Or you could take the mature route and actually change something.  With each game you purchase at retail, you endorse that product.  If you by Battlefield to stifle Call of Duty, all you're doing is insuring that a new Call of Duty will be made.  On the flip side though, if enough people invest in something else, for example, MineCraft, you'll see a market shift. 

Such a thing has happened.  Millions of people bought Minecraft, and look what we've gotten.  FortressCraft, MineCraft for XBox Live and Sony Phones, and Terraria.  Even games like the upcoming, yet ridiculously titled ShootMania take these elements of building and creating.  

This is an industry where money speaks louder than words.  Complaining on the internet does NOT change the landscape.  How do you think the Final Fantasy series has been able to make 20 iterations?  Through petitions?  If that was the case, the PS3 would have an HD version of Final Fantasy VII by now, instead of getting Final Fantasy XIII-2.

For the record, if you complain about a series without having played the series you really have no right to complain.  If you dislike it on principal (requiring a bad service to run, unpatched issues, bad track record with broken games, or it just not being your genre), you have a better leg to stand on by my standards.  I don't like people who complain about things with no hands-on knowledge about the topic.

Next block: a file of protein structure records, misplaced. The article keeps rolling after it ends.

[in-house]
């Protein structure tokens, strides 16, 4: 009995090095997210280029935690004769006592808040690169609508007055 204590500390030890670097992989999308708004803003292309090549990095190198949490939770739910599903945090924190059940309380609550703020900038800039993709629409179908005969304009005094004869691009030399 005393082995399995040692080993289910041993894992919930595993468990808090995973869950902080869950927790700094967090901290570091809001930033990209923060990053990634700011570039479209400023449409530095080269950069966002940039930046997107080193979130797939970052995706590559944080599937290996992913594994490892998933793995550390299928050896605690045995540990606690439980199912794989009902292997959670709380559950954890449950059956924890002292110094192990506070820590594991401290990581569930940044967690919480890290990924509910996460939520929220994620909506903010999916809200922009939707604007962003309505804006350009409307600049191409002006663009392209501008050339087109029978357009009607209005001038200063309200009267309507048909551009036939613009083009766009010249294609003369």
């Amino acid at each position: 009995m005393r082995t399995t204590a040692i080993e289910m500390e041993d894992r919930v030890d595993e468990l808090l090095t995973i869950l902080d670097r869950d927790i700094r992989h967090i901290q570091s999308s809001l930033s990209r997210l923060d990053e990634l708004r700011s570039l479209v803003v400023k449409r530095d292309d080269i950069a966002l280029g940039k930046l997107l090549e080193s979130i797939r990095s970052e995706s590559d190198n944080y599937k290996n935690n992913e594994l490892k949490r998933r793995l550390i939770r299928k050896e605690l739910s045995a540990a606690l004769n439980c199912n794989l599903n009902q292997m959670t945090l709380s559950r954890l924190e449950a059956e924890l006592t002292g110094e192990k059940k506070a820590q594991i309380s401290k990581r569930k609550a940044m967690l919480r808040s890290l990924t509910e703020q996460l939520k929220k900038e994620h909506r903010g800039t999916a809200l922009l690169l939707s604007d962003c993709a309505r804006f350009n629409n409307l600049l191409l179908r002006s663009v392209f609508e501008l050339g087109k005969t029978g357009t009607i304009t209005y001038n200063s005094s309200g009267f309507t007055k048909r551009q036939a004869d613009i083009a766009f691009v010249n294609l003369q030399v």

For example, I don't want to play Skyrim due to Bethesda's issue with buggy games.  

I heard you like your game.  Let me crash it for you.

On paper, the Elder Scrolls series seems like something I would enjoy, but due to previous experience with the series, the worlds have just felt empty, boring, and broken experiences.  Show me a game like Manhunt and I'll simply voice my displeasure about the tone of the game and say that it's not my thing.  

I'll reiterate one of my first points.  The internet seems to have made people very very impatient.  They want what they want immediately, other people be damned.  It seems like the vocal group only cares about what they want, but refuses to take into consideration of the 10 million people who hold an opposite view.